my itchy finger is on the trigger for NetSim 11. more expensive, but without the hassles of GNS. (yes, I know, simulator vs emulator).

my itchy finger is on the trigger for NetSim 11. more expensive, but without the hassles of GNS. (yes, I know, simulator vs emulator).

God why? The latest implementation of GNS3 makes everything a snap. Plus it's not nearly as much as a memory hog as Virl, and there's no device limit (which becomes important on the IE track when you have topologies with say 35 devices).

because I'm not that adept or smart about it. Actually with what I've been doing so far for CCNP, I'm feeling very overwhelmed and that's just with switch.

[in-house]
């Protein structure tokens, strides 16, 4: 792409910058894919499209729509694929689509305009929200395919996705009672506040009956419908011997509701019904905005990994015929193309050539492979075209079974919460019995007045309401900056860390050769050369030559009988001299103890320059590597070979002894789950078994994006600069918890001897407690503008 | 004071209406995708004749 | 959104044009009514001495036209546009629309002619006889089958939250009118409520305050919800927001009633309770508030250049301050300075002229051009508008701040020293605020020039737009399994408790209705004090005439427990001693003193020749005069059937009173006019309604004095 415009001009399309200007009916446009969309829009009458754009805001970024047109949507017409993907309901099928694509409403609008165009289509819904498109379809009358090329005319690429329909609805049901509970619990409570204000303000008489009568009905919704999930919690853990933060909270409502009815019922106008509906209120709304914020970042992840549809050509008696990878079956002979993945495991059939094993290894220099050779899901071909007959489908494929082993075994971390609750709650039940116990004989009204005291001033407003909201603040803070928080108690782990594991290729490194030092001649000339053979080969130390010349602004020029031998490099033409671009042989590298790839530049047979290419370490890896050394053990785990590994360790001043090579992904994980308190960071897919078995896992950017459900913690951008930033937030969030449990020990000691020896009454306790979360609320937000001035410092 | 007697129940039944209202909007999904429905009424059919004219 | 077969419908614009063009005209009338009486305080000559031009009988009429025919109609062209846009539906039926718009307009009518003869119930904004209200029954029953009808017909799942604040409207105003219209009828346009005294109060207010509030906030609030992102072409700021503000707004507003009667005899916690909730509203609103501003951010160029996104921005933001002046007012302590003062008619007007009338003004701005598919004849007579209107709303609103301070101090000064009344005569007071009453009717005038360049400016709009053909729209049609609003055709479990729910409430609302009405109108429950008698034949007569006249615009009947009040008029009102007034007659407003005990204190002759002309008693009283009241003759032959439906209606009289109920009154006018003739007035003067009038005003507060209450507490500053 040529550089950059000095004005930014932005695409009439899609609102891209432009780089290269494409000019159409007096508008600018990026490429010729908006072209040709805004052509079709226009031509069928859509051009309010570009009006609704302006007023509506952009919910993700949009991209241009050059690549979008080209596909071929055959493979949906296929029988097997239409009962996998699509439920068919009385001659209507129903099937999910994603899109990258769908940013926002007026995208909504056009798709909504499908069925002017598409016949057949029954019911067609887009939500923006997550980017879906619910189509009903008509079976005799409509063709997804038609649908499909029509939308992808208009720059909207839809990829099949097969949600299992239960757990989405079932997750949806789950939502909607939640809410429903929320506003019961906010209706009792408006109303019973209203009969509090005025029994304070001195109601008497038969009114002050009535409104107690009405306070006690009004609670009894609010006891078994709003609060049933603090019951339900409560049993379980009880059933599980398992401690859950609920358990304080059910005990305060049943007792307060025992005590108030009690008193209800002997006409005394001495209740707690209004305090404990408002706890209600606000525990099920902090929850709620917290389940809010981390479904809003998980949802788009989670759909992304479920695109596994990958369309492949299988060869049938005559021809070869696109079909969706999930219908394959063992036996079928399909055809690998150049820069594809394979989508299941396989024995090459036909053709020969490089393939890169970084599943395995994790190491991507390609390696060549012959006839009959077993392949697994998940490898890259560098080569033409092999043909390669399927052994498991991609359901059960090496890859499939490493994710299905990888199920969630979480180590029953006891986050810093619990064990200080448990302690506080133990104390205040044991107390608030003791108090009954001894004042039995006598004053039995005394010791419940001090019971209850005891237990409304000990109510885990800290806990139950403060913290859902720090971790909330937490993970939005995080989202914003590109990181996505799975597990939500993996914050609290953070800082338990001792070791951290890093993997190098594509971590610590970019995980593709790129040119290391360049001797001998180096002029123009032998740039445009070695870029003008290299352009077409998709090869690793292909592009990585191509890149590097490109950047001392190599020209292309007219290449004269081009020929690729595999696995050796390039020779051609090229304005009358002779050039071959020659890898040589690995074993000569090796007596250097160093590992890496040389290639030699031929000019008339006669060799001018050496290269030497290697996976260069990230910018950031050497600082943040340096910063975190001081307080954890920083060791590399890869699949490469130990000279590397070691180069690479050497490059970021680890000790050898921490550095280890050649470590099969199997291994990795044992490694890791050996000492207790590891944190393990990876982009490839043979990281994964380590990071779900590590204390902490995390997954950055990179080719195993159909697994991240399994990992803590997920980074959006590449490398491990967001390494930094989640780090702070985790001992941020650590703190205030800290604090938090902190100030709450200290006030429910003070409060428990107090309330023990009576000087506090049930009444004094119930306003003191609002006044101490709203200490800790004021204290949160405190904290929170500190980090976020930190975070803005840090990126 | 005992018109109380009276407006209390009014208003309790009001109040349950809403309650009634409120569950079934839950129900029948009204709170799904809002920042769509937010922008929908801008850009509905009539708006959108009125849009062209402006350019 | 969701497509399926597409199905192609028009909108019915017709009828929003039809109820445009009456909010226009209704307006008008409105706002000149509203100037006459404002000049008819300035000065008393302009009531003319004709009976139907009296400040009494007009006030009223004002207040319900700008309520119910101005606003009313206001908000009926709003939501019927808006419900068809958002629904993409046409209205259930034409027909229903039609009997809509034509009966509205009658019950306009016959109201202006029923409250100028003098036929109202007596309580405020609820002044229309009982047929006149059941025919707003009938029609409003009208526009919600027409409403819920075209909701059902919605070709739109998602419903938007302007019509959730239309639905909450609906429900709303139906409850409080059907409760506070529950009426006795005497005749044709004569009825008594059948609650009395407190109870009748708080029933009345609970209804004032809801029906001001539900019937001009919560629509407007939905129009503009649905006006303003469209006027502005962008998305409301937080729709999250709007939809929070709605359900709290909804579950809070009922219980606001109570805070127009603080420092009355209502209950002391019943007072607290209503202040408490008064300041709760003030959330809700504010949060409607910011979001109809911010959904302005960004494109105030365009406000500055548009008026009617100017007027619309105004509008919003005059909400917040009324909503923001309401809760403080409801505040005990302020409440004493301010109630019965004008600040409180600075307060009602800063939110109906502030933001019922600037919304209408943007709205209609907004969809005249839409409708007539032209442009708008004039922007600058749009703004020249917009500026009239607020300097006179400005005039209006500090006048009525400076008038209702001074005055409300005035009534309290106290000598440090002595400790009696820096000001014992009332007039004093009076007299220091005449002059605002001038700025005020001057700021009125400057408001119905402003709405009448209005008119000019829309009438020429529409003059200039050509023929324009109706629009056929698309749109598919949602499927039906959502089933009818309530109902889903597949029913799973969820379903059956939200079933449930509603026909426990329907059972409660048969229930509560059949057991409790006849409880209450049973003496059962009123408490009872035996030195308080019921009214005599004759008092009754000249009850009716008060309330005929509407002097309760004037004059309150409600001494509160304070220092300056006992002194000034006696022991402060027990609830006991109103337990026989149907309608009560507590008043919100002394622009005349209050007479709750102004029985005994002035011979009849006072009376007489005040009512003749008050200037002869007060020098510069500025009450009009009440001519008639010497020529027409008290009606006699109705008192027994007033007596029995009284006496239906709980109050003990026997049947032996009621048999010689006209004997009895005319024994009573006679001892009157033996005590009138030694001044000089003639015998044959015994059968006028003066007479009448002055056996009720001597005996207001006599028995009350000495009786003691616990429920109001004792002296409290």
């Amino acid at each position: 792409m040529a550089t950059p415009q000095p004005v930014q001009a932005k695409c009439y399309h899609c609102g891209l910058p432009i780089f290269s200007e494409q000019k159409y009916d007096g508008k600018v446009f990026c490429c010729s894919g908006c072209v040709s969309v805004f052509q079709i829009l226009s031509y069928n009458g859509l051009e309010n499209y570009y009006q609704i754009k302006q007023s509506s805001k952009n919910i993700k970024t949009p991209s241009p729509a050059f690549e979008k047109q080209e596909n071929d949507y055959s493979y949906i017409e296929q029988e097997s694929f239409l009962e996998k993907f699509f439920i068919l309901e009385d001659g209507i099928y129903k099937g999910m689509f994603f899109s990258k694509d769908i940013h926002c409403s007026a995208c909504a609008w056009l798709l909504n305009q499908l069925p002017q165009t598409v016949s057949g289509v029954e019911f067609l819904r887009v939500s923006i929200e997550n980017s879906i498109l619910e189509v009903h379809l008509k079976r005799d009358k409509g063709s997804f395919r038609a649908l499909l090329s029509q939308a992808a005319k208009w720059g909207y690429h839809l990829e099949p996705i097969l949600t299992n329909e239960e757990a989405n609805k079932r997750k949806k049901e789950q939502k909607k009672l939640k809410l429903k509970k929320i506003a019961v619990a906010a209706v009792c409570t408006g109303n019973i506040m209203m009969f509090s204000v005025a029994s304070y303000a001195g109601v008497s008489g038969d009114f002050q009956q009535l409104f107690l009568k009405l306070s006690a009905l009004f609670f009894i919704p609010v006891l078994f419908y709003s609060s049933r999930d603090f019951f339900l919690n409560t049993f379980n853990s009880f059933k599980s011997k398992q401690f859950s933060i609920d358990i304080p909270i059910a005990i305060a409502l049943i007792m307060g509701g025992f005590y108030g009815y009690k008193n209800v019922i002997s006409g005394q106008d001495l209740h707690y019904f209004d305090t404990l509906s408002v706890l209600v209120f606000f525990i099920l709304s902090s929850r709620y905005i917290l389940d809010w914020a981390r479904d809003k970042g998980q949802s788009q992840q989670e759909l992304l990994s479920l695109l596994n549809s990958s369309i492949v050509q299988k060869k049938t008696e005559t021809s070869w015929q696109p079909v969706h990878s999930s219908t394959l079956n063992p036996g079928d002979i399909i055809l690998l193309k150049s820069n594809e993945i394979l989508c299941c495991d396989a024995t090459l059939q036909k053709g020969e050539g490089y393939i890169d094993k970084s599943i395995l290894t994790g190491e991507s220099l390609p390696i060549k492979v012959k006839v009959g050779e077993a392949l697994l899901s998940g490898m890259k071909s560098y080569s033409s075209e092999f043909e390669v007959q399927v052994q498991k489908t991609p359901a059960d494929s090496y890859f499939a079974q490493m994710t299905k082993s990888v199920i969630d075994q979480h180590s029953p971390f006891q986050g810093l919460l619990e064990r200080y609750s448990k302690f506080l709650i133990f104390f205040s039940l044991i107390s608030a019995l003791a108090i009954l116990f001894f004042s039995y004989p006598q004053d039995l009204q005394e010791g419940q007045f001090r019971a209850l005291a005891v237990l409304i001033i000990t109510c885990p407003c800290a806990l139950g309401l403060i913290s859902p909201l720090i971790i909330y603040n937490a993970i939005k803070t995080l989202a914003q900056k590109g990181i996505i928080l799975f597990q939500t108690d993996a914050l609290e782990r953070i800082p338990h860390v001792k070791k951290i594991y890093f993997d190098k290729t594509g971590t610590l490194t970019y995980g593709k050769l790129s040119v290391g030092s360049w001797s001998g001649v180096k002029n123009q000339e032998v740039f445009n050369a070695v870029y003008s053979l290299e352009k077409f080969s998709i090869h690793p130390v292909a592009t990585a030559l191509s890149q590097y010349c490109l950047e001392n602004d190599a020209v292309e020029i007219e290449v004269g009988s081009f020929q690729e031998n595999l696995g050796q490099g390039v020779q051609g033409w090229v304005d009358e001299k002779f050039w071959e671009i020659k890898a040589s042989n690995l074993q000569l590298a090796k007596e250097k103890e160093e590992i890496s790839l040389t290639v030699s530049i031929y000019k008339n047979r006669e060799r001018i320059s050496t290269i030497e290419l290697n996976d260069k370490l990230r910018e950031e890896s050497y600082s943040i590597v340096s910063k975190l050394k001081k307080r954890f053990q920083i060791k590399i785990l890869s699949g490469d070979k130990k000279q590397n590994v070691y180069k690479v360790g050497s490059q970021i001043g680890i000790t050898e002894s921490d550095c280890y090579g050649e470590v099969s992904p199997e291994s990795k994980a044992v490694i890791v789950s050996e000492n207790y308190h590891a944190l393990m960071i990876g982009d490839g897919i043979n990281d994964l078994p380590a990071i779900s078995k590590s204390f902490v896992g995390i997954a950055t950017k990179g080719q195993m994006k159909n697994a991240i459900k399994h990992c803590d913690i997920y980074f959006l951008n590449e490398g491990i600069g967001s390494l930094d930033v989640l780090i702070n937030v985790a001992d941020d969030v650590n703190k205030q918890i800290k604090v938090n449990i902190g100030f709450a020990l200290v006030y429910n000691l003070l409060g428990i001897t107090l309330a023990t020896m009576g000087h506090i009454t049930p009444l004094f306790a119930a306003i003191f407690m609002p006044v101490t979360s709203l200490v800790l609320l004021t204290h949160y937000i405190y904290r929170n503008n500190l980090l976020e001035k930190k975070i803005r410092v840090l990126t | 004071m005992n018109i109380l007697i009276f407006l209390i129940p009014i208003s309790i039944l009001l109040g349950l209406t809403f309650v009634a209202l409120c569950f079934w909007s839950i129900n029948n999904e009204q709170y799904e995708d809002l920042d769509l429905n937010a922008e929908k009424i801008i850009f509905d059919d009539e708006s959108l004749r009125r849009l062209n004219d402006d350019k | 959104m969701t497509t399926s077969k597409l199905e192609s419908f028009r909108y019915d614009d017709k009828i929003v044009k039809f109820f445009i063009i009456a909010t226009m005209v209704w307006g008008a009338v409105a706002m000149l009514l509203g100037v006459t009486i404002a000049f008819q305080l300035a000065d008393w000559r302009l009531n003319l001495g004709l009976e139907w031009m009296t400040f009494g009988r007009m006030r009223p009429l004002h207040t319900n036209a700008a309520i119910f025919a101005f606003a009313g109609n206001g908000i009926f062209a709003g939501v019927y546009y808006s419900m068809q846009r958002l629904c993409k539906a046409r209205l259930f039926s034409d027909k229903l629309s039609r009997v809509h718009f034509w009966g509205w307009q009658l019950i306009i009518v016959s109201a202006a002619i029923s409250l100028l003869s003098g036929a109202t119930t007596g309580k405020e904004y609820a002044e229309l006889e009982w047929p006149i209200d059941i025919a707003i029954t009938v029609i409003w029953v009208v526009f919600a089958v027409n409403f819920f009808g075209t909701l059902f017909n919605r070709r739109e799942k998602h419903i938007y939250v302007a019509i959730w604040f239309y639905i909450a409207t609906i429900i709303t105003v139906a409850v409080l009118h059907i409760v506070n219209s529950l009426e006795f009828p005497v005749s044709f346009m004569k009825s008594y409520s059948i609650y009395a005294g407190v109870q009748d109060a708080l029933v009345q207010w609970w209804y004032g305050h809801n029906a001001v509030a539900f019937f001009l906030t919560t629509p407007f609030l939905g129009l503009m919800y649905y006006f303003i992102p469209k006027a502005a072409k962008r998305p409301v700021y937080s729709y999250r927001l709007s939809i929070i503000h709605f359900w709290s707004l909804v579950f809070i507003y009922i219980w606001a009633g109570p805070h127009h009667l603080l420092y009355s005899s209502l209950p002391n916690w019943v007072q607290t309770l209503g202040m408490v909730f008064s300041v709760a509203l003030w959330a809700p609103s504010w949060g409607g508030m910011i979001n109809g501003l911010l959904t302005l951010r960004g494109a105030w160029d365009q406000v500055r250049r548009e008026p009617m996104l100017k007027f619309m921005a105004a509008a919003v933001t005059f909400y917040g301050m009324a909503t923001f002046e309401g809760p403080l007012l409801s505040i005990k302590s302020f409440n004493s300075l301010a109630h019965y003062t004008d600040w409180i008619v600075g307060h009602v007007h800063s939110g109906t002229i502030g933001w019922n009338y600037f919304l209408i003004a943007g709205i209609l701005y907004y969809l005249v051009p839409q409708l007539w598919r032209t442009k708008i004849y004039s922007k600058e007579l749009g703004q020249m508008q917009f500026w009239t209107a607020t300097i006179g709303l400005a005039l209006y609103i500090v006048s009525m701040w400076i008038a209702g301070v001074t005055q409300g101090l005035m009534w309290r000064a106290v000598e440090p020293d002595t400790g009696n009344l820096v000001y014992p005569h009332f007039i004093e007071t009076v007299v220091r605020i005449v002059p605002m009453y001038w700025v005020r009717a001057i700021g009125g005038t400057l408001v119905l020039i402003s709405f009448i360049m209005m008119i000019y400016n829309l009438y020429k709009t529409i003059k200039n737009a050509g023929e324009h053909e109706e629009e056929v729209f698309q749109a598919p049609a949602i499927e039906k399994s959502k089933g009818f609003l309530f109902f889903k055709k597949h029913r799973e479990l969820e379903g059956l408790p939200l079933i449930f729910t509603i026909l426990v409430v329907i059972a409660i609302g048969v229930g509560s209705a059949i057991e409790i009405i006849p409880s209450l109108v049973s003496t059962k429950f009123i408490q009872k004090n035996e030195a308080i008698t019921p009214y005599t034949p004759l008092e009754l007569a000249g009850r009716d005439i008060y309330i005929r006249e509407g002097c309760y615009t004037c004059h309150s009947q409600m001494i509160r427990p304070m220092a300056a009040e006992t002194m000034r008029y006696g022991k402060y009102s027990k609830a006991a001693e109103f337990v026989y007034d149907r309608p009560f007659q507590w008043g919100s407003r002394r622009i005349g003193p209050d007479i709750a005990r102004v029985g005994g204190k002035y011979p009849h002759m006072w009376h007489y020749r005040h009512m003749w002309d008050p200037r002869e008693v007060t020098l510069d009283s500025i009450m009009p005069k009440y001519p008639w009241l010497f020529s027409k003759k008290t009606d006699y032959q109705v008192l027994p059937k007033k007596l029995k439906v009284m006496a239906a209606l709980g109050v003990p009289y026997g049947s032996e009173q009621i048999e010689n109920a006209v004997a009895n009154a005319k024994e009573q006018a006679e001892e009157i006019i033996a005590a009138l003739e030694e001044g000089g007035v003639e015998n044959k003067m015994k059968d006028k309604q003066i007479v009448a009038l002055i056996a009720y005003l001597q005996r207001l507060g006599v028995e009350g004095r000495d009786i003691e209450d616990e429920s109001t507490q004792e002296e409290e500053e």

maybe I'm wrong, but my logic for not going with GNS is essentially the same as just not buying the hardware and that's all the manual configurations and preps. I just want to be able to click a button and have all the work done for me. if GNS can do that, then I have no reason not to get into it.

I also have a measly laptop and NetSim is barely pulling through on it.

I guess I don't know what "click a button means" in this context. Setting aside that you should know basic sysadmin tasks anyway, GNS3 basically involves a one time process of installing the VM on the machine you want it to work on (or not if you're doing it all on one PC), installing the client, and importing the images for the devices you want. It's pretty much a one time process that should be able to be done in 30 minutes.